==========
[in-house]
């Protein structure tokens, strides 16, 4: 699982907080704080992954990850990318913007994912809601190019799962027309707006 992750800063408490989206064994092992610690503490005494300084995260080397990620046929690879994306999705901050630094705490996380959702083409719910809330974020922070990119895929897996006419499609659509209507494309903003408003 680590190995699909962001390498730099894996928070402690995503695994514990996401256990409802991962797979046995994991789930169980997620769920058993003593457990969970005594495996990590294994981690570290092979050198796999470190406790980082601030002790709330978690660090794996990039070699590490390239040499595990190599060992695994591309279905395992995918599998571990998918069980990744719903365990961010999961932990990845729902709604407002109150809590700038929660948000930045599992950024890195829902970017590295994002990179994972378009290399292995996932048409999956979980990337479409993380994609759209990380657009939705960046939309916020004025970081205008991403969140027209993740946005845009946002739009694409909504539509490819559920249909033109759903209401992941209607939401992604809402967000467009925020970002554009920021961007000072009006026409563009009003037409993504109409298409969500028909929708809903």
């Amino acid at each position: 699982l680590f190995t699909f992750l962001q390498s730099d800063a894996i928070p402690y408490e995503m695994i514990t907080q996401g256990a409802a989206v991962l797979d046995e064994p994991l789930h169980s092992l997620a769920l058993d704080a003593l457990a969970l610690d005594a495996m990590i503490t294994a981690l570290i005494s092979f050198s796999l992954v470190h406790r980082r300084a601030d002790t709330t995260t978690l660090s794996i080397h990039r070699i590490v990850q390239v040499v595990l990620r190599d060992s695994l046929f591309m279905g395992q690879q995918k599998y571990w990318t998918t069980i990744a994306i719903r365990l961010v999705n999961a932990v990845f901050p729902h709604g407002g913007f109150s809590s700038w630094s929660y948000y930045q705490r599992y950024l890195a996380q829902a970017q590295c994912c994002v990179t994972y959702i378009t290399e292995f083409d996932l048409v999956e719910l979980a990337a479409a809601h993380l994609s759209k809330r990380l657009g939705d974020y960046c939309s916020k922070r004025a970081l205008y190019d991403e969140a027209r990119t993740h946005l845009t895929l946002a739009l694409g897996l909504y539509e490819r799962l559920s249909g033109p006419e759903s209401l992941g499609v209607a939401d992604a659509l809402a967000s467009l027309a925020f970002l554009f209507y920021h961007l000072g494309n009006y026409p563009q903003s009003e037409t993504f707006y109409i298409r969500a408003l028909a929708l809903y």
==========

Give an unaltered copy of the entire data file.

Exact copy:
[in-house]
């Protein structure tokens, strides 16, 4: 699982907080704080992954990850990318913007994912809601190019799962027309707006 992750800063408490989206064994092992610690503490005494300084995260080397990620046929690879994306999705901050630094705490996380959702083409719910809330974020922070990119895929897996006419499609659509209507494309903003408003 680590190995699909962001390498730099894996928070402690995503695994514990996401256990409802991962797979046995994991789930169980997620769920058993003593457990969970005594495996990590294994981690570290092979050198796999470190406790980082601030002790709330978690660090794996990039070699590490390239040499595990190599060992695994591309279905395992995918599998571990998918069980990744719903365990961010999961932990990845729902709604407002109150809590700038929660948000930045599992950024890195829902970017590295994002990179994972378009290399292995996932048409999956979980990337479409993380994609759209990380657009939705960046939309916020004025970081205008991403969140027209993740946005845009946002739009694409909504539509490819559920249909033109759903209401992941209607939401992604809402967000467009925020970002554009920021961007000072009006026409563009009003037409993504109409298409969500028909929708809903």
């Amino acid at each position: 699982l680590f190995t699909f992750l962001q390498s730099d800063a894996i928070p402690y408490e995503m695994i514990t907080q996401g256990a409802a989206v991962l797979d046995e064994p994991l789930h169980s092992l997620a769920l058993d704080a003593l457990a969970l610690d005594a495996m990590i503490t294994a981690l570290i005494s092979f050198s796999l992954v470190h406790r980082r300084a601030d002790t709330t995260t978690l660090s794996i080397h990039r070699i590490v990850q390239v040499v595990l990620r190599d060992s695994l046929f591309m279905g395992q690879q995918k599998y571990w990318t998918t069980i990744a994306i719903r365990l961010v999705n999961a932990v990845f901050p729902h709604g407002g913007f109150s809590s700038w630094s929660y948000y930045q705490r599992y950024l890195a996380q829902a970017q590295c994912c994002v990179t994972y959702i378009t290399e292995f083409d996932l048409v999956e719910l979980a990337a479409a809601h993380l994609s759209k809330r990380l657009g939705d974020y960046c939309s916020k922070r004025a970081l205008y190019d991403e969140a027209r990119t993740h946005l845009t895929l946002a739009l694409g897996l909504y539509e490819r799962l559920s249909g033109p006419e759903s209401l992941g499609v209607a939401d992604a659509l809402a967000s467009l027309a925020f970002l554009f209507y920021h961007l000072g494309n009006y026409p563009q903003s009003e037409t993504f707006y109409i298409r969500a408003l028909a929708l809903y």